Tom McMahon shares what he has learned in the 15 years of life with a disabled son in a truly wonderful, makes the whole blogging thing worthwile kind of post.

One of the things he learned is that “Everybody will have a story. And Yours is not the worst story.” So I’m telling you the story of why I visit people in the hospital. It’s actually not a sad or bad story — it has a very happy, ongoingly happy ending, but at the time I didn’t know how the story would turn out.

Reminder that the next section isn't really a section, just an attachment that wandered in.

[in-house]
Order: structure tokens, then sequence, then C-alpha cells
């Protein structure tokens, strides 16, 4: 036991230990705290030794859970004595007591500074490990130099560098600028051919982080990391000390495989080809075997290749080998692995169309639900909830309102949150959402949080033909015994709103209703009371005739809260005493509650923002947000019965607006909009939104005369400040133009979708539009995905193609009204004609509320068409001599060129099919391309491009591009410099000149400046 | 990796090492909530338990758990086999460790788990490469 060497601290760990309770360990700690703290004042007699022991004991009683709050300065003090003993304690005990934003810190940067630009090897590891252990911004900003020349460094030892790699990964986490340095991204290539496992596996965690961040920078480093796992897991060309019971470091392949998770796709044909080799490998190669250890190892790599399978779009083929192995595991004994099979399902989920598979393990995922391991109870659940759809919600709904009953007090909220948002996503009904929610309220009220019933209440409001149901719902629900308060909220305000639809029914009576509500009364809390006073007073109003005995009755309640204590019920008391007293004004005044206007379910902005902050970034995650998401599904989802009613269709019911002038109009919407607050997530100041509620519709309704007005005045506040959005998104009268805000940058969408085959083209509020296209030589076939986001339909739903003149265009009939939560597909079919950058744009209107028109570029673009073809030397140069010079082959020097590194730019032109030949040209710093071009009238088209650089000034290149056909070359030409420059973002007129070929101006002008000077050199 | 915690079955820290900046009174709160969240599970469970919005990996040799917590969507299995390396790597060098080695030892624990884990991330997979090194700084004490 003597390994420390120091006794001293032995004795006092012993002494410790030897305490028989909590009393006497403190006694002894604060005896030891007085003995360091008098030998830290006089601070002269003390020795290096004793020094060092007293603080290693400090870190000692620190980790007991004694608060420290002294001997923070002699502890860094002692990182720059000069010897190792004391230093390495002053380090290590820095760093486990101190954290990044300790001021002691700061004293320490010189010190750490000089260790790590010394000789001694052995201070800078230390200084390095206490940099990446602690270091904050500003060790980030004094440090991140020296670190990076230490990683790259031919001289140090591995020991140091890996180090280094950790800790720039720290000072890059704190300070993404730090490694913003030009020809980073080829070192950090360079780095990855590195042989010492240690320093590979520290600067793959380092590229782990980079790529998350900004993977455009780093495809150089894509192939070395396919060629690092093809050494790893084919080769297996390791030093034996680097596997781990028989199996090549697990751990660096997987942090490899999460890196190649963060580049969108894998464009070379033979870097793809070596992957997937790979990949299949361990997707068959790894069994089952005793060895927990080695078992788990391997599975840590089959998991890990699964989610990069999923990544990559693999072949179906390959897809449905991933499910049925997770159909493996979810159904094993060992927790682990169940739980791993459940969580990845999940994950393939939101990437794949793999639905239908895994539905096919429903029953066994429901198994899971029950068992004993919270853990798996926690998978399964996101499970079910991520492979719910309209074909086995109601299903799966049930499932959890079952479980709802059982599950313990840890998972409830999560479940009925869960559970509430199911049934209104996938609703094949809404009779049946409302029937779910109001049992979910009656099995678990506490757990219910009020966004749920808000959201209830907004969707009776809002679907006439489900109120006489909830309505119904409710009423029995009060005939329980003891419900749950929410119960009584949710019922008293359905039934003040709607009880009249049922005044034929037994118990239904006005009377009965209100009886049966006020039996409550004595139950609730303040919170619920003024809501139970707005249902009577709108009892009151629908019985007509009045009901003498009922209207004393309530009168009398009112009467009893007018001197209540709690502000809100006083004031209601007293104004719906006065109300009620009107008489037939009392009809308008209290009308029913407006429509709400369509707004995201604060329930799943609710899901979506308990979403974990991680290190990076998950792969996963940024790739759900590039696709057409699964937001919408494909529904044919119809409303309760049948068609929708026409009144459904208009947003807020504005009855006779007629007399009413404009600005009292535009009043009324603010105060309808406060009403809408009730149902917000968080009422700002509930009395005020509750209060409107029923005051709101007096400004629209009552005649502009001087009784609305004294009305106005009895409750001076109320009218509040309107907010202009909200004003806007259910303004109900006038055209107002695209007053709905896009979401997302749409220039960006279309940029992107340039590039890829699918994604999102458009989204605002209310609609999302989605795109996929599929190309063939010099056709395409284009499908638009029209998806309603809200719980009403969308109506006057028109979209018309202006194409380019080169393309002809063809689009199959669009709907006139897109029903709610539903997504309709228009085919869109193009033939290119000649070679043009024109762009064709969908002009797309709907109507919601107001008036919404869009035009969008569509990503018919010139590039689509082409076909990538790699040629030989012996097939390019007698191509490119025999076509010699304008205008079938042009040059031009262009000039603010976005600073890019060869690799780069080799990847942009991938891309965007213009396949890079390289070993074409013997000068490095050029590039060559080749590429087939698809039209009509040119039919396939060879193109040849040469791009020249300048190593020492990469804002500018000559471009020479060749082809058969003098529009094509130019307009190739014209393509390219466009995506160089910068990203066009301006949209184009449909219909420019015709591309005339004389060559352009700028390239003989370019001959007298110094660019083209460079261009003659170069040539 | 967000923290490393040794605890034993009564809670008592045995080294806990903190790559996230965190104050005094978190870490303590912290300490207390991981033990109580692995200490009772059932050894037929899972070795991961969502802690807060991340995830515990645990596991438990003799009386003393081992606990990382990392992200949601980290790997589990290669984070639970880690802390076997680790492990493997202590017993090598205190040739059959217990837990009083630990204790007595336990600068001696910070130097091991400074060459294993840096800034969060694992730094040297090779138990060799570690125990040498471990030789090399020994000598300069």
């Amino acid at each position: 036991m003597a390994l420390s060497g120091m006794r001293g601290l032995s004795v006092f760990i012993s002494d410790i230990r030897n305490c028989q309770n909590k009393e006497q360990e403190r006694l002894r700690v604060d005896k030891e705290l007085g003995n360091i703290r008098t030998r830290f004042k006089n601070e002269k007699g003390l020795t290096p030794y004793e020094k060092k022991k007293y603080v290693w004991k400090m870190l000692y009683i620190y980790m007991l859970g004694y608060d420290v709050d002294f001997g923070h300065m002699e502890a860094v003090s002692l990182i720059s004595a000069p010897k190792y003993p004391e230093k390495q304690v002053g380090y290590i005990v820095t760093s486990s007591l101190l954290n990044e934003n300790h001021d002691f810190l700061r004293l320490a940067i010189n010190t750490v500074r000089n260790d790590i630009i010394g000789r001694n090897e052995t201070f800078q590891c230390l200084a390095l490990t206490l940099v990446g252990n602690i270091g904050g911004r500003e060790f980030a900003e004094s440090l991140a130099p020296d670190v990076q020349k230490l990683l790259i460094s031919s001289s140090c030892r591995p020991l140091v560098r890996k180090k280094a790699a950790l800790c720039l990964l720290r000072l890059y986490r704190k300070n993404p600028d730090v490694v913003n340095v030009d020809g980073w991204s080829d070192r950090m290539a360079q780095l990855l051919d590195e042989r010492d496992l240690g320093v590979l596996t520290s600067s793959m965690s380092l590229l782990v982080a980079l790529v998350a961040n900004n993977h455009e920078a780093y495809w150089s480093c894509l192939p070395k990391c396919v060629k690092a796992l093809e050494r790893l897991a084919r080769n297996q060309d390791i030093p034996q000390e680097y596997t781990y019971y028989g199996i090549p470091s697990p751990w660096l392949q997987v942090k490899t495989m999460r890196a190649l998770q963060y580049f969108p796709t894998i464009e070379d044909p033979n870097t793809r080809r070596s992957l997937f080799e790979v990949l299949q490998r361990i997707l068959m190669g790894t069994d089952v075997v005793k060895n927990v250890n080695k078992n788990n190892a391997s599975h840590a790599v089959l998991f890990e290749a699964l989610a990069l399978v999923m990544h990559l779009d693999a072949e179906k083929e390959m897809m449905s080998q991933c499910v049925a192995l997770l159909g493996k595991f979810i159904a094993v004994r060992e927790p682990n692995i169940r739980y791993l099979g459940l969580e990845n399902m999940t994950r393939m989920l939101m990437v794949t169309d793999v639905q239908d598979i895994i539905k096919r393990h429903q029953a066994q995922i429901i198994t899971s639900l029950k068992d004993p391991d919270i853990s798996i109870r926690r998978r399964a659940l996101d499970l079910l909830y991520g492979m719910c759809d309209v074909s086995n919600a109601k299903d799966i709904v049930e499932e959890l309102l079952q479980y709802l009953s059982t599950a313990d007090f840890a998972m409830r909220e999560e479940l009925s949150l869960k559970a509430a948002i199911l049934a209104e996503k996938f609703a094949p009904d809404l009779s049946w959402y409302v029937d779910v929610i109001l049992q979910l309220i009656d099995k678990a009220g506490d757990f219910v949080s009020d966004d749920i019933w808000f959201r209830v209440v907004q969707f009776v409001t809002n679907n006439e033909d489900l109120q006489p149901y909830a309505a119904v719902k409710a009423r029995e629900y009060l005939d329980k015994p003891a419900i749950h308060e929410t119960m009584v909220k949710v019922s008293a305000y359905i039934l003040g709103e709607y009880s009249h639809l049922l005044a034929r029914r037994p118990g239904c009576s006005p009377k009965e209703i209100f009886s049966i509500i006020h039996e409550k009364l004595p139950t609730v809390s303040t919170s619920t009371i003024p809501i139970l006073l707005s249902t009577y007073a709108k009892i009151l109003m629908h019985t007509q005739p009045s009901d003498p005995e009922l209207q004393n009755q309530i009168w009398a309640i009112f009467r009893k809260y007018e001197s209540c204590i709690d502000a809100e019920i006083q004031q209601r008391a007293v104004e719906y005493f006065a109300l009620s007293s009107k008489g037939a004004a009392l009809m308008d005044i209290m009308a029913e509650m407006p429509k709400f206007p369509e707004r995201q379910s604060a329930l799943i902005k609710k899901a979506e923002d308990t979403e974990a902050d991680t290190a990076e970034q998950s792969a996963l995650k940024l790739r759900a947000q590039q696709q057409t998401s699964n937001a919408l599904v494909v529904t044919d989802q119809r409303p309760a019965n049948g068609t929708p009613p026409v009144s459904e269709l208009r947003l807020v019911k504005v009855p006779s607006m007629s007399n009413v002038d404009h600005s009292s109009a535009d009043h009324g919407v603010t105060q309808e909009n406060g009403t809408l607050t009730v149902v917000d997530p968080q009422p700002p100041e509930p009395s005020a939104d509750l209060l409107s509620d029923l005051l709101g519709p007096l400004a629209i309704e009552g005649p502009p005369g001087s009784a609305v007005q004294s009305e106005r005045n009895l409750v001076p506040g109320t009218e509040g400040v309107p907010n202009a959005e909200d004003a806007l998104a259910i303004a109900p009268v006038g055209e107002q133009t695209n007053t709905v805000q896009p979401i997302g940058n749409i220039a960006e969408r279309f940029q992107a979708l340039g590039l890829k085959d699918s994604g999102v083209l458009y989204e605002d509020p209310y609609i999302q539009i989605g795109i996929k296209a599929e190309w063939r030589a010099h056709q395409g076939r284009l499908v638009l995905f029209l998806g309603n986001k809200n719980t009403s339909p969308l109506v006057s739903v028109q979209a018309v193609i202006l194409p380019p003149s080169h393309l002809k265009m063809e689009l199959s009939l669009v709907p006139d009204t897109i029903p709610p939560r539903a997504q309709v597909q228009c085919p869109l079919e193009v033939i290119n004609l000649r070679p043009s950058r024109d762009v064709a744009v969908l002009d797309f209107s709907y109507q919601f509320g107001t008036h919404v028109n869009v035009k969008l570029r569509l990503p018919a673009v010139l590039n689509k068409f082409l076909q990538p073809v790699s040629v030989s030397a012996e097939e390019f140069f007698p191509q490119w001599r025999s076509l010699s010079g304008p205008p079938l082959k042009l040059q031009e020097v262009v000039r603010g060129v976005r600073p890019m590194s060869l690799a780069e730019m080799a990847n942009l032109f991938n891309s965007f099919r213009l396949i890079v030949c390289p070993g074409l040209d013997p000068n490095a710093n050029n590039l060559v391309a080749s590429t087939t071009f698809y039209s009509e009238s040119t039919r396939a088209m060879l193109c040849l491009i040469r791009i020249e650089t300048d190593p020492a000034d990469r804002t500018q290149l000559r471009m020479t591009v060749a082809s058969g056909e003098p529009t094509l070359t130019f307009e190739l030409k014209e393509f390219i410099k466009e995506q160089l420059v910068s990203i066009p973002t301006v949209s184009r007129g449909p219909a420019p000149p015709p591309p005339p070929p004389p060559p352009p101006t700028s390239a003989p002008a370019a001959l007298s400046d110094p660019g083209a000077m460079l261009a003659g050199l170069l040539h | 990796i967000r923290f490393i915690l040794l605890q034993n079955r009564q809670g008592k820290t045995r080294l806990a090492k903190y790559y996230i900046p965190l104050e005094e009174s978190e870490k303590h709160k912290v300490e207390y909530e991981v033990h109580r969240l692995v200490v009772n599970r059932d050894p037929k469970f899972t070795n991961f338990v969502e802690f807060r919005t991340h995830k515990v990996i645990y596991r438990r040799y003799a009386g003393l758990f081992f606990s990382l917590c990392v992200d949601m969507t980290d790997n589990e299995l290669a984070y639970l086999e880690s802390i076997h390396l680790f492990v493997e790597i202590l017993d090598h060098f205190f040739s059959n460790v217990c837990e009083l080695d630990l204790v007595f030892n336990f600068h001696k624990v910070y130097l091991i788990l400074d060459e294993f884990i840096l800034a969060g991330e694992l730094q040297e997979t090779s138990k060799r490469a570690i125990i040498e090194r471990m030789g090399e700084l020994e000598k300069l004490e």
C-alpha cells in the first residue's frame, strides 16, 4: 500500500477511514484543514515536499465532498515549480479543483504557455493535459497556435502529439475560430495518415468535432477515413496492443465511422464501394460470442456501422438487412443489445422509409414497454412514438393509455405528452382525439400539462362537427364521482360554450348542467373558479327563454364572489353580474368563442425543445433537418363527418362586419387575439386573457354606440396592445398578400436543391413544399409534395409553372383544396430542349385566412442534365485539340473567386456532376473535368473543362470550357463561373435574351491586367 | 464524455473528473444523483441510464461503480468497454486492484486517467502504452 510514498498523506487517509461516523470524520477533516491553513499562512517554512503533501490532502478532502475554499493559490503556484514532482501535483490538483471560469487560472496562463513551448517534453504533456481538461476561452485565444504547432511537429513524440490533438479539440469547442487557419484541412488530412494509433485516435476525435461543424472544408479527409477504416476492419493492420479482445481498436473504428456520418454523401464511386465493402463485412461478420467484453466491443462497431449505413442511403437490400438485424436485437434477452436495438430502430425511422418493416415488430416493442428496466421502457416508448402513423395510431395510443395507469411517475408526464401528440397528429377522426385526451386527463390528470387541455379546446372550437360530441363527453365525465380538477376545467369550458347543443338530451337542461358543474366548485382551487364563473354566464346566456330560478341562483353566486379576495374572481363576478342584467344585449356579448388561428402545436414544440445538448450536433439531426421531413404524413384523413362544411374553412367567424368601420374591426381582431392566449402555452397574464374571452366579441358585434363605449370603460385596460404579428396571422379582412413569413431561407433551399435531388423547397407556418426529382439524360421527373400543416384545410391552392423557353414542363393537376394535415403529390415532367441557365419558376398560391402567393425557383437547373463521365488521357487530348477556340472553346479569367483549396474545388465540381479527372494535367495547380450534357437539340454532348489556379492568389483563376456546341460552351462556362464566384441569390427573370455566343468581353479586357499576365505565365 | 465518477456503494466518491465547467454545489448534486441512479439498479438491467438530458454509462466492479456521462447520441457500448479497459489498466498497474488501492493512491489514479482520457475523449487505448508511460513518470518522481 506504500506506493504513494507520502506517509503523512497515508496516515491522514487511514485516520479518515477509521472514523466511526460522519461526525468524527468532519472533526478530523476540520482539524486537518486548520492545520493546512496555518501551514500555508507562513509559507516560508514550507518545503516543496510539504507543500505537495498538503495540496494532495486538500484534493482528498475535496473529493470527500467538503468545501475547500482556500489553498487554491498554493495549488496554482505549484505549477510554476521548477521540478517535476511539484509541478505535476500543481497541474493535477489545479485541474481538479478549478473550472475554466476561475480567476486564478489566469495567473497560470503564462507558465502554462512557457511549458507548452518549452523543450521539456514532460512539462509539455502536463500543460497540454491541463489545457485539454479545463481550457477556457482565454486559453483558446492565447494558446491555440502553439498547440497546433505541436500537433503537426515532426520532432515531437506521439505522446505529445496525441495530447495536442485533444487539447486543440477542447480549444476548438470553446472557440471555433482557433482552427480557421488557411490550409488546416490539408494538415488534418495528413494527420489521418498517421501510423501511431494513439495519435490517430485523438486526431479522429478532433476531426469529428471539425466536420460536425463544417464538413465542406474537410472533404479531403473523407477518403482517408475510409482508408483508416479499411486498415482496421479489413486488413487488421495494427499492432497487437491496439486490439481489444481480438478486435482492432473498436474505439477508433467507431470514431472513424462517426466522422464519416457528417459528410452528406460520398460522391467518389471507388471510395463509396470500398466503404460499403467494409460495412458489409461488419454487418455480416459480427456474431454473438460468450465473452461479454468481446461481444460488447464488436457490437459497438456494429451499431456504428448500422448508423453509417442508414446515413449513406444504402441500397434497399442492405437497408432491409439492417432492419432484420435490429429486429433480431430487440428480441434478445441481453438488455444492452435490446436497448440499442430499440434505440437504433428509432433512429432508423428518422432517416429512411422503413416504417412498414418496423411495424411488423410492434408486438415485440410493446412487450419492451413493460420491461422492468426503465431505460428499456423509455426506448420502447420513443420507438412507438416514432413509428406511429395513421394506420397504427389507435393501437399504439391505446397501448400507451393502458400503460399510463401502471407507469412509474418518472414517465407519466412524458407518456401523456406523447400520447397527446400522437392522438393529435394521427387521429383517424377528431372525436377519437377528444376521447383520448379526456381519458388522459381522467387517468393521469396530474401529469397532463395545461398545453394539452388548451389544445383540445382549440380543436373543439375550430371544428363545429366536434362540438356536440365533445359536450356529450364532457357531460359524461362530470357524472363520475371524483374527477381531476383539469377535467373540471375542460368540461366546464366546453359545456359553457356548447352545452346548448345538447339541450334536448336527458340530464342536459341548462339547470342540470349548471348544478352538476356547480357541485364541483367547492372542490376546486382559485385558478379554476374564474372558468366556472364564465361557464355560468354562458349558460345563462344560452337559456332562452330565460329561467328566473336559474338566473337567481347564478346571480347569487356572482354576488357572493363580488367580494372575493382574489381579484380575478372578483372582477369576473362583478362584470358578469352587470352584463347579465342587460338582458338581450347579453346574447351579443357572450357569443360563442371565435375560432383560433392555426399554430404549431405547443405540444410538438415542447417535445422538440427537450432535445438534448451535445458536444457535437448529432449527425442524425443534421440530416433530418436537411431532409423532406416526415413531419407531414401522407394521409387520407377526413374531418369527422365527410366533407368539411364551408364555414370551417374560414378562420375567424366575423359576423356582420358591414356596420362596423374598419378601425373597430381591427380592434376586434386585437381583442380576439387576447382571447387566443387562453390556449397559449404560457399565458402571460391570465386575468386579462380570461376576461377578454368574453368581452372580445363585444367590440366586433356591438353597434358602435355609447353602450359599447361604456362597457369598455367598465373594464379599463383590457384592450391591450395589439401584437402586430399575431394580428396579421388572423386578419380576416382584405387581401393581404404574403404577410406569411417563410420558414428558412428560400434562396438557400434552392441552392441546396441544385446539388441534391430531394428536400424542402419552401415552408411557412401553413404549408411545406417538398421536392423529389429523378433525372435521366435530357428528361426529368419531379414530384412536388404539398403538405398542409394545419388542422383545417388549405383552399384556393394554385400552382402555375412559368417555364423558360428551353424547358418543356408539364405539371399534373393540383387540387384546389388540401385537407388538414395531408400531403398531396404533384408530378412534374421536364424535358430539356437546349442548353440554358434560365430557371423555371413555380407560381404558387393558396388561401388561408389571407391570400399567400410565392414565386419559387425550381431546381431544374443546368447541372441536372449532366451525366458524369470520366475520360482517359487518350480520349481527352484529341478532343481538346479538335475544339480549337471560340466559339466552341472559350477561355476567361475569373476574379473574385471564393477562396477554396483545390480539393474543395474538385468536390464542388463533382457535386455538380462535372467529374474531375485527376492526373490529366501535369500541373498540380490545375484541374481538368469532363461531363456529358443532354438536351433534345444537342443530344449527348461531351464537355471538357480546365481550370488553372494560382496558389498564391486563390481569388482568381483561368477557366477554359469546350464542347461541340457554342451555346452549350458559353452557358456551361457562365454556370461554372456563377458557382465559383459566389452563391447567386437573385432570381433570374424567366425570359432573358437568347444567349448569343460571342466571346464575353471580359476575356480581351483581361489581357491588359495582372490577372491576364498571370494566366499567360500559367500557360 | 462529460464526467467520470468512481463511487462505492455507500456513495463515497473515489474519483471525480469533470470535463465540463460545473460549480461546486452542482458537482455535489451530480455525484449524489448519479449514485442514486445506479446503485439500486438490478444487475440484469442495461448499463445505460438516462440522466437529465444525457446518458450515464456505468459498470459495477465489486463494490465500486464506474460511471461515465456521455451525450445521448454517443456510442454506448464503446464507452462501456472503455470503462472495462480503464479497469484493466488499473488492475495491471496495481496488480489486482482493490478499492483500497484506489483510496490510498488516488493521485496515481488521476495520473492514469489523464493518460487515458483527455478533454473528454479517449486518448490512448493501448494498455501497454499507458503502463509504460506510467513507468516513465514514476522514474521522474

When my daughter was three months old, she had to have an operation to correct a coarctation of the aorta. She spent about a week in the hospital. That was a very difficult time, and a big help to getting through it was all the people who took the time to come visit us in the hospital. And I’m not taking about just family. There were a couple of close friends from work, but we got a lot of visitors from our church, and people all over the area were praying for her. I ran into our pastor and a couple of elders in the elevator of the parking garage after I dropped my wife and daughter off — they were there that fast and my first thought on seeing them was I wonder who they are visiting? Most of our visitors came after work, and we often had so many we had to move to a public area. It really helped to have people to encourage us, to share with us, and to just pass the time that crawls by in the hospital with us. Since we know what it means to have visitors, we try to visit people we know in the hospital — we aren’t always successful, and we could do a lot better. So far not one person hasn’t been happy to see us, and not one hasn’t said to us “You didn’t have to come.” No, we didn’t have to, we wanted to.